Klaus, Dallas, TX, USA

The problem I have is with how Kerry is going fund his healthcare program. In the third debate he did in fact go into detail on how he intended to pay for it. I don't think he explained it clearly and it was a little quick, but that's the limit of the two minutes he has to answer the question. Like someone else said, if you really want to know about Kerry's plans in full detail, just go to his website and click on the link that says 'plan'. He has a whole book on it, free.
Roland, California, USA

President Bush has stated his position on minimum wage increases in previous speeches. He believes that increasing the minimum wage would have a dampening effect on small businesses, which he believes are the engine of our economic recovery.
Andrea, NY, USA

I will grant that Linda Alston has some good points, but also remember that neither candidate wants to commit political suicide by explaining what really needs to be done. The Social Security question was a good example. We all know tough decisions must be made soon about SS funding for the future, but at least Kerry's plan didn't include what would cause the immediate collapse of the present system, as Bush did (giving the youth of today the option to move all their SS taxes into a private investment fund). And Kerry eloquently pointed out Bush's flaw in thinking. Overall, debating skills hinge on avoiding tough questions, re-routing them to easier topics. Yes, we'd all love to know what each candidate is really thinking, but we just have to try to gauge their intent from their answers, that's our job as voters.
Trent Toler, Logan, UT USA

I agree with Linda that the third debate had too much rhetoric and too little substance. We voters will simply have to look at the record, specifically George Bush's record. Kerry has not yet had a chance to move beyond what he apparently feels he needs to say to what he would actually do if he were president. I encourage Linda to consider two facts: John Kerry wants an increase in the federal minimum wage. George Bush, yielding to corporate PACs, does not favour any increase unless individual states have veto power. John Kerry realizes the emptiness of promises to cut taxes. (Our country is already drowning in debt. How will we pay for essential programs?) Bush promises tax seemingly benefiting any and every voter, but his administration has just engineered a huge tax-relief program especially for corporate America. Voters should be intelligent enough to see where the Bush/Cheney interests lie.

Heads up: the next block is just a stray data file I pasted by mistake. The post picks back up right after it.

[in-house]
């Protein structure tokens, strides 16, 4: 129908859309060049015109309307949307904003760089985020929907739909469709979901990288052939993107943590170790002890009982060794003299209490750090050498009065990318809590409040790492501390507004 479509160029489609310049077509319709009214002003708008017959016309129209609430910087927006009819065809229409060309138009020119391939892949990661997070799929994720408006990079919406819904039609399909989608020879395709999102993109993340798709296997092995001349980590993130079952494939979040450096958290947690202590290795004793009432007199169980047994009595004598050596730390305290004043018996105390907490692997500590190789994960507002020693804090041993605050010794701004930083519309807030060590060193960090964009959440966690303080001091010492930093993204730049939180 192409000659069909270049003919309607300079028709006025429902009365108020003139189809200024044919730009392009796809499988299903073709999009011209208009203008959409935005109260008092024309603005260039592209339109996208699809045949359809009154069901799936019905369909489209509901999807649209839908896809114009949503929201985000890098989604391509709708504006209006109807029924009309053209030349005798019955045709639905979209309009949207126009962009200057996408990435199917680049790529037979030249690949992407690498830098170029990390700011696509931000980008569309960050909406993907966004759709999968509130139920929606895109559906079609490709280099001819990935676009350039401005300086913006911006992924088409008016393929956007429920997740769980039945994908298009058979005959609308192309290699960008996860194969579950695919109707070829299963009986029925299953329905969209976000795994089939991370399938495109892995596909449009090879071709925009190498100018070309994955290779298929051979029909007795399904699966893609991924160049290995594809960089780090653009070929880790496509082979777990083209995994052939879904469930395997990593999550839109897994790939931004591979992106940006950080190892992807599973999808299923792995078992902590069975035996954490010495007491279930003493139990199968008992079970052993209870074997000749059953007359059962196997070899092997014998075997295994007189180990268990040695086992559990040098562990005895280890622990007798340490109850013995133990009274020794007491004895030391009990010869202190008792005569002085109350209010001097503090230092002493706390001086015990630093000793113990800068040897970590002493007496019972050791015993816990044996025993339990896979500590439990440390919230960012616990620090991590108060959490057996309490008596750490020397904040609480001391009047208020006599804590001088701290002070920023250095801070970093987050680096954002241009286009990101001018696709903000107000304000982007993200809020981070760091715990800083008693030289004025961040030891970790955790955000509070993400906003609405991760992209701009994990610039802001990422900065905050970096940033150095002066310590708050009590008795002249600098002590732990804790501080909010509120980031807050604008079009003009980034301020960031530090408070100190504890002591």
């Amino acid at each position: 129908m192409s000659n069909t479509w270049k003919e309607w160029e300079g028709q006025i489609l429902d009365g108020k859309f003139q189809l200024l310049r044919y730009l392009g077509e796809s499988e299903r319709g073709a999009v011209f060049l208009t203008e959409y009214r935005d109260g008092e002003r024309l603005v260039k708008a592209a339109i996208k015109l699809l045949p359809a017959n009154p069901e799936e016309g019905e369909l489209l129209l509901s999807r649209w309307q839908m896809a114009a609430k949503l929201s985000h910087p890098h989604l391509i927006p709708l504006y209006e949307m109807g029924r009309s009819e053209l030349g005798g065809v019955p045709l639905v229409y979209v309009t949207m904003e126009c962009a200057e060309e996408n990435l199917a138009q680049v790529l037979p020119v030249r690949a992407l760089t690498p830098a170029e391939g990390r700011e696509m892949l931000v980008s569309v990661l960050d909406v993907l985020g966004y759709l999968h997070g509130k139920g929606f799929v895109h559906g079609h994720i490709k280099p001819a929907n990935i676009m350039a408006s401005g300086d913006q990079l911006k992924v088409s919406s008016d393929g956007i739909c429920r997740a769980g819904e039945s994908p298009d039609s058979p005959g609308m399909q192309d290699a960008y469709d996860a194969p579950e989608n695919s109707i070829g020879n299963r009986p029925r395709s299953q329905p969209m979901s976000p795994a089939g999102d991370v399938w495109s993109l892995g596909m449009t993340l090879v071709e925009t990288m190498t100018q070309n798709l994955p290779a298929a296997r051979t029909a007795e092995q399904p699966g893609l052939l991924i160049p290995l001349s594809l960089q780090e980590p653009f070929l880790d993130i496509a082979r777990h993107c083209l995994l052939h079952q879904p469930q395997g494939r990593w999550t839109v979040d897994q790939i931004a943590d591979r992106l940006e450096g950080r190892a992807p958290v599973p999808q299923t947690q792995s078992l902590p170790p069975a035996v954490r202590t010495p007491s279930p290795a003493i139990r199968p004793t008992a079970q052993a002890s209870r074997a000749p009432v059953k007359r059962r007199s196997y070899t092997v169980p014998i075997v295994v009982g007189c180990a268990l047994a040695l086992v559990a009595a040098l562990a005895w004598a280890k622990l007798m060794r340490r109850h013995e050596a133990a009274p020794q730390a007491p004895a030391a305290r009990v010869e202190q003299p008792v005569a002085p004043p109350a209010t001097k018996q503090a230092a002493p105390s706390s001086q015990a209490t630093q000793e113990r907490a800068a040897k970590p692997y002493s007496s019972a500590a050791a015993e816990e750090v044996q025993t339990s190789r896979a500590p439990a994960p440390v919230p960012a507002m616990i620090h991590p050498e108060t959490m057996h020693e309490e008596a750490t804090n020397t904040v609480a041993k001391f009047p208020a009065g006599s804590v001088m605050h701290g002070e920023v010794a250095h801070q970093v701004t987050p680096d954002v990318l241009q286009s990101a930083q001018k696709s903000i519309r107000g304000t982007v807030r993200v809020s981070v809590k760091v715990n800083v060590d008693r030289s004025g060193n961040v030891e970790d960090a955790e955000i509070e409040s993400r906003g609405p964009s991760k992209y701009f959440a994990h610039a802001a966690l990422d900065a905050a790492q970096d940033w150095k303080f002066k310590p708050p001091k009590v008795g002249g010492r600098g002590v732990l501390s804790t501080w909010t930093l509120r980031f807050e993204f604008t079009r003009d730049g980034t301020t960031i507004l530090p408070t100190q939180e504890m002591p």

Laurel Sparks, Madison, IN U.S.A.

I am amazed how the lady has ignored the sharpest points in the debate. For example, she generalizes the matter of George Bush's refusal to back renewal of the ban on assault weapons into a sort of all-purpose commentary on "gun ownership". Kerry was talking about AK-47s etc. The proliferation of guns in this country; any kind of guns, is terrible enough, but for Bush or your panel member to write off the question of a ban or no ban on the worst of all (now) available firearms as if there were no differences is mightily irresponsible.
M L Evans, Oxnard, CA USA

I think that Linda's summary was the closest to reality from your entire panel. She has summed up the problem only too well. Neither of them will actually talk in specifics. As a guest to this country I still tentatively ask the question "Are these two really the best this country has to offer?" Of course the answer is a resounding "No" but as politics here are driven entirely by money and nothing else it's probably the best we can expect.
Nigel Aves (Brit in America), Longmont - Colorado - USA

While Linda is correct that two minutes is not enough time to provide full details of John Kerry's plans for fixing the mess that Bush has created, she evidently tuned down the multiple requests that Kerry made for viewers to go to the website for full details.
Bill Burton, Vancouver, WA USA

Bill Burton stated "she evidently turned down the multiple requests that Kerry made for viewers to go to the website for full details". That's a bit elitist thinking everyone has access to the internet. And Kerry should state it in his own words. Not direct people to something his speech writer put into HTML.
E Hanington, McLean, VA, USA

I agree with your comments Mr Burton. I have said the same thing to many people on other forums on the internet. Everyone is complaining that Senator Kerry talks of a "plan" and want to know what the plan is. How can the man explain his plan for our future in just a couple of minutes? George Bush doesn't have that problem. He can say it in two seconds flat: more of the same!
Thomas, Metairie, LA, USA